Mozilla and EFF have sent a public letter to the CEO and COO of PayPal, which owns Venmo. We’re urging better privacy practices

Today, Mozilla and our friends at EFF are sending a public letter to PayPal’s leadership, CEO Dan Schulman and COO Bill Ready. We’re urging them to make Venmo users’ transactions private by default. And, to give users more privacy control over their friend lists.

For more than a year, Mozilla has been calling on Venmo to fix its privacy practices.

In July 2018, Mozilla Fellow Hang Do Thi Duc released, a project exposing just how much personal information is up for grabs on Venmo — from drug habits to fights with romantic partners. “It's Time to Stop Sending Money on Venmo,” wrote WIRED in response.

Then, in September 2018, Mozilla delivered to Venmo headquarters a petition signed by 25,000 people urging the company to make privacy the default. Also, public polling by Mozilla and Ipsos showed that a majority of Americans believe payment apps should not make transactions public by default.

Then, this past June, another researcher revealed just how creepy Venmo can be.

Meanwhile, EFF has urged Venmo to give users more privacy control over their friend lists. “Even a ‘social’ payment app should give its users the choice of just how social they want to be,” EFF writes.

Here is today’s letter:

Dan Schulman, President and CEO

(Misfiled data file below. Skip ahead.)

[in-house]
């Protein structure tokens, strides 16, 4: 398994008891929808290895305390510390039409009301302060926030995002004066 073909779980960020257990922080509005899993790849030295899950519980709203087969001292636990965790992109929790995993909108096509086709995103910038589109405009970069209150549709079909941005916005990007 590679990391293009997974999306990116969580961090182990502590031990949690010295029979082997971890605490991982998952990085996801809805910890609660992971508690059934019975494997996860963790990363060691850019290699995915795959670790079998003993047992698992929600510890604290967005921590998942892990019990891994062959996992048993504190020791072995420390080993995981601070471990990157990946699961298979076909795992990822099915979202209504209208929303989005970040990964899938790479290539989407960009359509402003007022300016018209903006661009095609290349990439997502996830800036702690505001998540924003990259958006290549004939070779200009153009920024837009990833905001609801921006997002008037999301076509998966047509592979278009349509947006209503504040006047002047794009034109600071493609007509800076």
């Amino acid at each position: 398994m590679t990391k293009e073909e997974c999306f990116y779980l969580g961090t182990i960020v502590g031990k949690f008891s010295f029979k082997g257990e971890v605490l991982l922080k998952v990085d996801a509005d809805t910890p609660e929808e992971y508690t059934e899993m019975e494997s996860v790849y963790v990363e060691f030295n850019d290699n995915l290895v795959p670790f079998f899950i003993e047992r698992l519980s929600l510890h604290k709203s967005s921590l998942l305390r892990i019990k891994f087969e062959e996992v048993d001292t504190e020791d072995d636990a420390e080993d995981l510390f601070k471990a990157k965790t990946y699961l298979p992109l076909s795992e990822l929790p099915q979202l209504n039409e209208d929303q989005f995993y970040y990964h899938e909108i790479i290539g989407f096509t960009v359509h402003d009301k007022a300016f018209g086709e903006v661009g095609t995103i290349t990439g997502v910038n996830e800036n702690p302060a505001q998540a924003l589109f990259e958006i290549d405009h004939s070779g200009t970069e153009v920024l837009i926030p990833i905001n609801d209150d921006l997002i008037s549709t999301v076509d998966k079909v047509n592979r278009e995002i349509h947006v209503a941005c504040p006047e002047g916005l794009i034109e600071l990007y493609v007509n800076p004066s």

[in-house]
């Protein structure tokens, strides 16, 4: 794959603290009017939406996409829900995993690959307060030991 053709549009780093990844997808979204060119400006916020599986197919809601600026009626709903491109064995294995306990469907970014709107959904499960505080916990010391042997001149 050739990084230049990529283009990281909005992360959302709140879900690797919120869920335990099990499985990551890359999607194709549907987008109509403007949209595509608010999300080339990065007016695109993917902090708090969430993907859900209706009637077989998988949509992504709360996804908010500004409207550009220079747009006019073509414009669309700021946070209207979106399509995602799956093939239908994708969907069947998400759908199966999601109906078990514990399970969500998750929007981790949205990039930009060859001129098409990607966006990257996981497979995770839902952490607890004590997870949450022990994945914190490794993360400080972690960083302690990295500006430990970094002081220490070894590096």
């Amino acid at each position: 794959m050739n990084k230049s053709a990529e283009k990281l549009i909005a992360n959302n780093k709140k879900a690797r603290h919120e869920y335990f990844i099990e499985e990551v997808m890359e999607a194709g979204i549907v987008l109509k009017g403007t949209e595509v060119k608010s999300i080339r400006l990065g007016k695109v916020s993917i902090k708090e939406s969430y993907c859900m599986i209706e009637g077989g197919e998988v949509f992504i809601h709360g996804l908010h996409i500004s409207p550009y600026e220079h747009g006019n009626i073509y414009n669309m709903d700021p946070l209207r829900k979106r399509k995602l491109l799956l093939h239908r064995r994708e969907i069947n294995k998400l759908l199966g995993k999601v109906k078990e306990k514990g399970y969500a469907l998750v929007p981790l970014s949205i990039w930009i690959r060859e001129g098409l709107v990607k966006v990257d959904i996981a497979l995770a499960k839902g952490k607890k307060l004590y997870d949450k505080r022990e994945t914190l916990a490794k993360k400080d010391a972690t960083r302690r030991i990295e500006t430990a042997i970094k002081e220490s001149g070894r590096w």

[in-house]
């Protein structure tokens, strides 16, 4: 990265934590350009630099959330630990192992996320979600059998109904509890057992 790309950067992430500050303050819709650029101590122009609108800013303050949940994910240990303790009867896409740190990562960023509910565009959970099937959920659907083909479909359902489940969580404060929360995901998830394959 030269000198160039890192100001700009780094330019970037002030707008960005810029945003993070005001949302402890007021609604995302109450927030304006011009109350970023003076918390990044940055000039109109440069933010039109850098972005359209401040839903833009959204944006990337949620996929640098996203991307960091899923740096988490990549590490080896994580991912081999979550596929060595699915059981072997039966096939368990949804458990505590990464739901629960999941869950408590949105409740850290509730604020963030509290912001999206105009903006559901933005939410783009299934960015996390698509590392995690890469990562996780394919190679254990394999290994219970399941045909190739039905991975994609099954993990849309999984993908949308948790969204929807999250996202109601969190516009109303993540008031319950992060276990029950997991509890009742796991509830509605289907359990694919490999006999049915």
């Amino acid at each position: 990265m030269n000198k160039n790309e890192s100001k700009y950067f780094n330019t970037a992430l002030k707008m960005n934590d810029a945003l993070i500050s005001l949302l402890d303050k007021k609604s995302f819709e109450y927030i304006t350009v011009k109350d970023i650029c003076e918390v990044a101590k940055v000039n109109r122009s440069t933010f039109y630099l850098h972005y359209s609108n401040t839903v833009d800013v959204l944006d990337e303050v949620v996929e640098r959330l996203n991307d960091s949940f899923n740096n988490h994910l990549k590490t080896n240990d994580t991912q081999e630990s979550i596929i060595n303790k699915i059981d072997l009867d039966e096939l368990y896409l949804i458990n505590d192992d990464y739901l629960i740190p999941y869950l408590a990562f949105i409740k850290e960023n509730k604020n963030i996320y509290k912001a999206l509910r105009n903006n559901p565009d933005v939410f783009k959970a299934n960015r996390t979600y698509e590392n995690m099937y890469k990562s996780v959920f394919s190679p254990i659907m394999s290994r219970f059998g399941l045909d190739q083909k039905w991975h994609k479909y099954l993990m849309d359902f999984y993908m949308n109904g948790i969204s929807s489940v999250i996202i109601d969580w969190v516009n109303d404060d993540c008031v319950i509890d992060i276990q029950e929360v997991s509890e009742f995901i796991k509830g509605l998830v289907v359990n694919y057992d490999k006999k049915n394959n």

Bill Ready, COO

Dear Mr. Shulman and Mr. Ready,

We are writing to express our deep concern about Venmo’s disregard for the importance of user privacy, and to call on Venmo to make two critical changes to its privacy settings: make transactions private by default, and give users privacy settings for their friend lists.

As you are likely aware, last year Hang Do Thi Duc, who was at the time a Mozilla Fellow, exposed the serious implications of Venmo’s settings by uncovering how countless Venmo users’ drug habits, junk food vices, personal finances, and fights with significant others are available for all to see. Although you made the decision to adjust the rate limit for public data after major news coverage of Do Thi Duc’s work, and a subsequent Mozilla petition that gained over 25,000 signatures, you still have not sufficiently prioritized newsfeed privacy. In recent months, another researcher, Dan Salmon, was able to obtain an additional 7 million public transactions.

Users’ transactions are not the only sensitive data Venmo makes public--their friend lists are also exposed to the open web. And while Venmo offers a setting for users to make their transactions private, there is no option for a user to hide their friend list. Despite an EFF campaign around this issue, Venmo has given no reason for this discrepancy. The list of people with whom you exchange money paints a startlingly clear picture of the people who live, date, and do business with you. Just as Venmo has given users newsfeed privacy settings, it must give them, at a minimum, equivalent friend list privacy settings.

Venmo’s disregard for its users’ privacy is especially alarming as the company expands. It appears that your users may assume that, like their other financial transactions, their activity on Venmo is both private and secure. They might not know that they must change their newsfeed privacy settings—or, in the case of friend lists, that they have no option to do so. As a result, they are vulnerable to stalking, snooping, or hacking with so much of their data available to anyone on the web.

In an era of massive financial data breaches, consumers are increasingly concerned and Venmo has the opportunity to lead the way by making privacy its default.

As two organizations deeply invested in the strength and health of a secure, private, and vibrant internet, we urge you to make these pro-privacy changes.

Thank you for your consideration,
Electronic Frontier Foundation